As seen above, into this brew of social contradictions comes the adolescent, the child growing up and about to enter the adult world--knowing he’s close to doing so, pondering the ramifications of the act. The adult American world of the late fifties-early sixties is a conformist block, a monolithic culture defined by class, race, lifestyle, television, and the culture of suburbia. It is not the pluralistic, fragmented, and de-centered culture(s) of today's postmodern world. Though juvenile delinquency, the Beats, and rock-and-roll complicated the stage of adolescence in the fifties, making it a lifestyle unto itself (a Rebel without a Cause interlude), growing up was still assumed to be manageable--as the problems of outer space technology and meetings with interstellar aliens could still be controlled if one was just careful and rational enough. 8 Physics, and becoming an adult, were knowable--if being questioned. All that an adolescent had to do was, so to speak, pass the entrance exam--recognize the requirements and necessary skills. Though the culture joined would still be contradictory (in matters of race, sex, work, and consumerism), the process of joining it was still the easiest way of finding a place and a self--even if that self was already defined and provided little choice for variety. (To the adolescent, the problem of no adult variety was still down the road, yet to be encountered, and although “dropping out” soon would become more attractive to youth, this was an alternative of denial and not a solution for someone wanting to join). Simply to arrive was to be defined.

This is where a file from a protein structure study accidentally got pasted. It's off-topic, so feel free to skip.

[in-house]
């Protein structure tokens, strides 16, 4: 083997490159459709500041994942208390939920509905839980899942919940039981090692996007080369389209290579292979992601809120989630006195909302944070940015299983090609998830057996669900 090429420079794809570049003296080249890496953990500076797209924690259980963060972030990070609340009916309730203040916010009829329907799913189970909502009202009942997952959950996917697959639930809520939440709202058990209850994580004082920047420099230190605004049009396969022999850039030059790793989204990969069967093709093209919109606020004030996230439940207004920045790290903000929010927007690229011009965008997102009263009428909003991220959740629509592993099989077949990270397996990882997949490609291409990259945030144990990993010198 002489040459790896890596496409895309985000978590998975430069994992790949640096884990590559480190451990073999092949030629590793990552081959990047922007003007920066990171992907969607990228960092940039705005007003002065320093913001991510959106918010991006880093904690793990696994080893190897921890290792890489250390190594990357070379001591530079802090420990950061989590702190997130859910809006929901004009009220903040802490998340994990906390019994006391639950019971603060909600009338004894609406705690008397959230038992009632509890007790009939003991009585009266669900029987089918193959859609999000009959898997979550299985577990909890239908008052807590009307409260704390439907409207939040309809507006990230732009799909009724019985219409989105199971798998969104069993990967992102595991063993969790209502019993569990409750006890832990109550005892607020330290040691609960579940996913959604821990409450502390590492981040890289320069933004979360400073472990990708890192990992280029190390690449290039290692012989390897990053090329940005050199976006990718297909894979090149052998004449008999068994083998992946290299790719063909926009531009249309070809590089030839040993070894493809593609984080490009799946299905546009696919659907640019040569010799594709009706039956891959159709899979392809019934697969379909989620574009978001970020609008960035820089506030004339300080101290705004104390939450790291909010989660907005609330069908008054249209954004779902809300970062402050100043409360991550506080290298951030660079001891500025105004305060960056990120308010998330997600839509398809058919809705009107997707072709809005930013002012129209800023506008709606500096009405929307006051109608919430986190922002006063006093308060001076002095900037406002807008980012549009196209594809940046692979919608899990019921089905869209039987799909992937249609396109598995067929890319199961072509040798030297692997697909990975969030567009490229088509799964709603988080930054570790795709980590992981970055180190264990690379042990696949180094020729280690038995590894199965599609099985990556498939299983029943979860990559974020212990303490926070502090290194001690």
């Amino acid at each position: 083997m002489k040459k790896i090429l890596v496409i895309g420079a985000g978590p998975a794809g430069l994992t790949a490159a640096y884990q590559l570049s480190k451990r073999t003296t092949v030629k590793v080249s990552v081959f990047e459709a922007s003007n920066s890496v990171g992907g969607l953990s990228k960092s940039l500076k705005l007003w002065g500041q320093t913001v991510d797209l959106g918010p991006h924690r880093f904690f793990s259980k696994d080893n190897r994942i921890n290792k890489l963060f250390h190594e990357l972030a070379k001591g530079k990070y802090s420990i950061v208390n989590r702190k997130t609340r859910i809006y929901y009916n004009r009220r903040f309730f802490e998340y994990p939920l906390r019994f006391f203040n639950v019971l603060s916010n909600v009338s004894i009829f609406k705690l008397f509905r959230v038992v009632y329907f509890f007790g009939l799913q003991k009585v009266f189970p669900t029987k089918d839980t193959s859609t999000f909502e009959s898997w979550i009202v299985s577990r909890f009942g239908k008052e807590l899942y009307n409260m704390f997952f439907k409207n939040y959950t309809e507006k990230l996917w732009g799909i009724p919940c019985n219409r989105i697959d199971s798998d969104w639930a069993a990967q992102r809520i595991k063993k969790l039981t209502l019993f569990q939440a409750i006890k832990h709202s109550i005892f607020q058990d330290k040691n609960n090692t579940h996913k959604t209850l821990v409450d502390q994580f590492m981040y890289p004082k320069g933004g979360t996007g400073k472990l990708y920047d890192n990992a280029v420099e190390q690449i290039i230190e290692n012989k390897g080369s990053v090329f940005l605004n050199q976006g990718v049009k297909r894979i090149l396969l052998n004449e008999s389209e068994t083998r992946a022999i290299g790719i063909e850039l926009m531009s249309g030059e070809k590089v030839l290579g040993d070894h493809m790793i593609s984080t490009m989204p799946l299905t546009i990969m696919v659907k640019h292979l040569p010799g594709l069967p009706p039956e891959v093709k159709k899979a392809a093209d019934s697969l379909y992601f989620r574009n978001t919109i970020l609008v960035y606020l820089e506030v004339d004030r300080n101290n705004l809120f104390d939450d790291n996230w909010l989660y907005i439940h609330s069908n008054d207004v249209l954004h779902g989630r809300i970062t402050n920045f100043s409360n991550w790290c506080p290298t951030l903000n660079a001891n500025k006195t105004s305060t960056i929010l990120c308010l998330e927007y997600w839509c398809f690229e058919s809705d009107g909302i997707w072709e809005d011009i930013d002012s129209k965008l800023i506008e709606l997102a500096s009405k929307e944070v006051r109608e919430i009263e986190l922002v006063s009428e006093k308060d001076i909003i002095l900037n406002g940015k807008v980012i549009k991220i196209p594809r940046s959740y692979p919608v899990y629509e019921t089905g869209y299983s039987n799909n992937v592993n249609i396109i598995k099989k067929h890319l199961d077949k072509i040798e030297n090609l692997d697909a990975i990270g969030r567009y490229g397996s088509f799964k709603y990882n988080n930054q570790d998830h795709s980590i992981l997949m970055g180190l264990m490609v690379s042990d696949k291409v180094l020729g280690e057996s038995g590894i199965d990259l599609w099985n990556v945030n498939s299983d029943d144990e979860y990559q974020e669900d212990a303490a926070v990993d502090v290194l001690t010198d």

So the emphasis on ordinary heroism, and on a museum full of role-model stories more than objects, come together in the character of the adolescent listener, Tommy--in his development, his growing up, and especially in his finding who he was. Indeed, the real subject of the series was not so much the museum but Tommy himself--to the point at which a trophy to him is eventually placed in the museum where he joins an even more hallowed group than just the society of adulthood.

First of all, the stories provided Tommy with an education, a kind of core curriculum in basic skills. In “Second-Best Spaceman!” 9 he’s encouraged to keep trying no matter how often one is defeated. Tommy is disappointed over placing second in a “jetbox derby” and receiving only a silver medal. So his father tells him the story behind a silver medal in the museum: a most decorated officer of the Star Patrol is also disappointed because all his medals were silver. Then a situation arises in which the officer prevents an invasion by using the silver in his medals, the exact substance needed (if they had been gold, the Earth would have been conquered). The lesson is spelled out by Tommy's father: “No matter how often you fail--victory can eventually be yours if you try hard enough to win!” (8). And from there on, Tommy says he will wear his second-best medal proudly. In “Secret of the Energy Weapon!” he learns the need to trust one's self, one's own innate capabilities (the story is about activating our full brain power). In “The Tree of 1000 Colors!” he comes to appreciate and mimic the rational skills of analytic reasoning the story's hero demonstrates. His father says to him, “Observation and deduction are important traits out among the stars, Tommy! I'm glad to see you've learned them at an early age!” (8).